Quantum Phenomena in Two-Dimensional Materials Driven by Atomic Scale Modifications

Who: Jyoti Katoch,  Ohio State University
Monday, February 19, 2018 - 4:30pm to 5:30pm
Wean 7316

The extreme surface sensitivity of two-dimensional (2D) materials provides an unprecedented opportunity to engineer the physical properties of these materials via changes to their surroundings, including a substrate, adsorbates, defects, etc.  In particular, the decoration of the 2Dmaterial with adatoms can be utilized to tailor material properties and induce novel quantum phenomena. In this context, first I will discuss the case of 2D semiconducting transition metal dichalcogenides (TMDs), wherein new electronic phenomena such as tunable bandgaps and strongly bound excitons and trions emerge from strong many-body effects, beyond the spin and valley degrees of freedom induced by spin-orbit coupling and by lattice symmetry. Combining single-layer TMDs with other 2D materials in van der Waals heterostructures offers an intriguing means of controlling the electronic properties through these many-body effects, by means of engineered interlayer interactions. We utilized state-of-the-art micro-focused angle-resolved photoemission spectroscopy (microARPES) and in-situ surface doping to manipulate the electronic structure of single-layer tungsten disulfide (WS2) on hexagonal boron nitride (WS2/h-BN). Upon surface doping, we observe an unexpected giant renormalization of the spin-orbit splitting of the single-layer WS2 valence band in addition to a bandgap reduction, which is attributed to the formation of trionic quasiparticles. These findings suggest that the electronic, spintronic, and excitonic properties are widely tunable in 2D TMD/h-BN heterostructures, as these are intimately linked to the quasiparticle dynamics of the materials.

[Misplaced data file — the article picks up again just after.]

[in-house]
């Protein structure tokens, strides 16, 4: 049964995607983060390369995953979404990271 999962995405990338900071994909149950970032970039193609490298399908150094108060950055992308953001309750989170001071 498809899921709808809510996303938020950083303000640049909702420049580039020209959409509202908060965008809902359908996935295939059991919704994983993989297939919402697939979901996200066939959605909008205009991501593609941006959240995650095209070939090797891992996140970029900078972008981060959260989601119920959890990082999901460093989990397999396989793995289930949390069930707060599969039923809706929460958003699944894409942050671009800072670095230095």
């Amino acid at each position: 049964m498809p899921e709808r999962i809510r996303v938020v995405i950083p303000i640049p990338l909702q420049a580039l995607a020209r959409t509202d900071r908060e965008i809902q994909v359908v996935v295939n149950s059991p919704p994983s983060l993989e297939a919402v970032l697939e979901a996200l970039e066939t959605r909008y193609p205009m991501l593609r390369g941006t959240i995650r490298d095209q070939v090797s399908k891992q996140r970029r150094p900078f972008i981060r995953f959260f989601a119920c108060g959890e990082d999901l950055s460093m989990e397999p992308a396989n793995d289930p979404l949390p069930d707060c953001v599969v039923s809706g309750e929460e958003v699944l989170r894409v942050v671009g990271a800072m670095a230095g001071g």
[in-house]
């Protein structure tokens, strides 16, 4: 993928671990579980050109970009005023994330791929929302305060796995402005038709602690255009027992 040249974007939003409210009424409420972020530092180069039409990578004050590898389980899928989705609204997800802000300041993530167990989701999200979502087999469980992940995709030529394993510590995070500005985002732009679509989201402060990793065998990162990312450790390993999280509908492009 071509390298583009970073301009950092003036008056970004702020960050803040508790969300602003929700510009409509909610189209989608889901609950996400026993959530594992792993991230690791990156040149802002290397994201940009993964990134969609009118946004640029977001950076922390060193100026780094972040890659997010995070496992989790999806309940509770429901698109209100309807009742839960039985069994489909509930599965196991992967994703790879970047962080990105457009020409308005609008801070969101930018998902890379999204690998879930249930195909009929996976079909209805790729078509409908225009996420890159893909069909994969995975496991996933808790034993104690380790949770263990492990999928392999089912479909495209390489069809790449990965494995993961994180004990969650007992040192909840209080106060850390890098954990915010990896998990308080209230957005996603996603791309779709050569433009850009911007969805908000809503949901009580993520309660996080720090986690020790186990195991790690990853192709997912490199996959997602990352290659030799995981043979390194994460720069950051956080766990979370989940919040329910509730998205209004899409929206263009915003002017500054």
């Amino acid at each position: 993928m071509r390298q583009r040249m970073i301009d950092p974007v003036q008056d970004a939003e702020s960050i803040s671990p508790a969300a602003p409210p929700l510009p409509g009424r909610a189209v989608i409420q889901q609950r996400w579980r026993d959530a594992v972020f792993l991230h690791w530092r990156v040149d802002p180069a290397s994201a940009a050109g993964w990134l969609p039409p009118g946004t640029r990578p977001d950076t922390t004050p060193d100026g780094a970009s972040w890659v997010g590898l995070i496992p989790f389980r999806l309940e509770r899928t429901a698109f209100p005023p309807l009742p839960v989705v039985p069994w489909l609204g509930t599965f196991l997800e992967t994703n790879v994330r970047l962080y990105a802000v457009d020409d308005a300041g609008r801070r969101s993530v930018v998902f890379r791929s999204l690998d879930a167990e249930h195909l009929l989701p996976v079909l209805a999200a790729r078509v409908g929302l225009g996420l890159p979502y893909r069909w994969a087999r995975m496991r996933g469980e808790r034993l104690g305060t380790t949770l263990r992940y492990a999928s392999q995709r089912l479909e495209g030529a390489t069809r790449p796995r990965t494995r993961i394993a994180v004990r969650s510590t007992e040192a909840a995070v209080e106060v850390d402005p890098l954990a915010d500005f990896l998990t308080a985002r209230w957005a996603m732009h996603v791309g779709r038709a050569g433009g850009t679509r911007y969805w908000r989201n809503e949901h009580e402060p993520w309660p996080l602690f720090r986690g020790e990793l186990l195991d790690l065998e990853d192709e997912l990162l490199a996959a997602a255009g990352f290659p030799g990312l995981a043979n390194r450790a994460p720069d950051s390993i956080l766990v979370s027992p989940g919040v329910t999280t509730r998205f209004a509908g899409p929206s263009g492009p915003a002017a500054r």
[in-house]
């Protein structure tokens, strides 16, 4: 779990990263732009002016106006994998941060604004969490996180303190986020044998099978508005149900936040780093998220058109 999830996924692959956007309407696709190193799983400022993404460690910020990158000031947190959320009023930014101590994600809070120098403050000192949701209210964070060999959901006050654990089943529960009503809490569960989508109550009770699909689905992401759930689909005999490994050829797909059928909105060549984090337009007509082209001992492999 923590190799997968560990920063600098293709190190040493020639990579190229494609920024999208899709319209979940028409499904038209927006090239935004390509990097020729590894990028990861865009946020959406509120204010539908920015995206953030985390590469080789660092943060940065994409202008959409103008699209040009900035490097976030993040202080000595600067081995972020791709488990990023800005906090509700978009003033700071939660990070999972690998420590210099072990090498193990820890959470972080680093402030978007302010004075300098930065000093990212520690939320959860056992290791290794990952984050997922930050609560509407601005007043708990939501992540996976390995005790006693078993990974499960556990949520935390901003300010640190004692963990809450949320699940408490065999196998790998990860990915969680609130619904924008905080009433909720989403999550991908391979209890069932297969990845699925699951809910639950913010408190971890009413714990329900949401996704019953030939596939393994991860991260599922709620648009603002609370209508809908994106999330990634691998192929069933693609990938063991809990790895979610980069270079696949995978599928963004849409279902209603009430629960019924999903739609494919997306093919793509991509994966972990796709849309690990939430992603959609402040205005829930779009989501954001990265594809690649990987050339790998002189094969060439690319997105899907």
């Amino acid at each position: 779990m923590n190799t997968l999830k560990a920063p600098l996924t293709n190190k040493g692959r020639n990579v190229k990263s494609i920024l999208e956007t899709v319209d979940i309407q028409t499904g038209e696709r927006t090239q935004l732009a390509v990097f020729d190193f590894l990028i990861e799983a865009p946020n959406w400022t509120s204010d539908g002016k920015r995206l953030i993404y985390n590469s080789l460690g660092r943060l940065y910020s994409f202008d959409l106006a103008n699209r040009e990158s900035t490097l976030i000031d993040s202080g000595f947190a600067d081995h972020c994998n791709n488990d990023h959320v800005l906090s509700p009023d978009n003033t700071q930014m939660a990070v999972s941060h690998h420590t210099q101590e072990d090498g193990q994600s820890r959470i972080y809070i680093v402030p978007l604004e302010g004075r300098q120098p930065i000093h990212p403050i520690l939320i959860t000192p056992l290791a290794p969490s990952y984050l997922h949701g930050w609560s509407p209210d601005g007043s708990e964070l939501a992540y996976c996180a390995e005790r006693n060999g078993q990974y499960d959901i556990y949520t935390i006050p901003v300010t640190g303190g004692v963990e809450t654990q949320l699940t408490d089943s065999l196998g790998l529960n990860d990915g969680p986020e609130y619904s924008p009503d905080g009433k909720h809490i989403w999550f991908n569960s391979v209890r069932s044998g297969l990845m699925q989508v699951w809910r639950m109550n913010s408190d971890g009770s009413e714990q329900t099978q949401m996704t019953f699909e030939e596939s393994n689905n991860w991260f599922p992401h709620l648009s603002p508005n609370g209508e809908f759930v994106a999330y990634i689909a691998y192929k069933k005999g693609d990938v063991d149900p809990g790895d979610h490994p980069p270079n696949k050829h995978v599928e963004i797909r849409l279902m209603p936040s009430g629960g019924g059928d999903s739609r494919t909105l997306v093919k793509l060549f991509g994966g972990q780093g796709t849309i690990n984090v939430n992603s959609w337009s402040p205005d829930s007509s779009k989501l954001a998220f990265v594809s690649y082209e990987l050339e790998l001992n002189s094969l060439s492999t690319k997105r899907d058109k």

In another example, in-situ low-temperature transport measurements are performed in an ultrahigh vacuum to systematically investigate resonant scattering by hydrogen adatoms on bilayer graphene. Resonant scatterers produce strong momentum scattering and can generate much sought after spin-galvanic effect in graphene. I will present the observation of two distinct resonant scattering peaks in the electric field dependent bilayer graphene sheet resistance, which evolves as a function of atomic hydrogen dosage. Theoretical calculations show that the observed peaks are due to graphene sublattice-dependent resonances, and analysis of the gate-dependent resistance curves show that hydrogen atoms preferentially adsorb to the non-dimer site over the dimer site. Using this newly developed capability for sublattice-resolved transport spectroscopy, we investigate the thermally-induced diffusion and desorption of hydrogen adatoms on bilayer graphene and find that with increasing temperature, the hydrogen vacates the dimer site before the non-dimer site. This is crucial for magnetic ordering of localized moments in graphene, which is predicted to become ferromagnetic if the localized moments lie on the same sublattice. These experiments open up the pathway to generate robust spin currents in bilayer graphene via spin-dependent charge carrier scattering and provide an important insight for developing long-range spin ordering in adatom decorated graphene layers.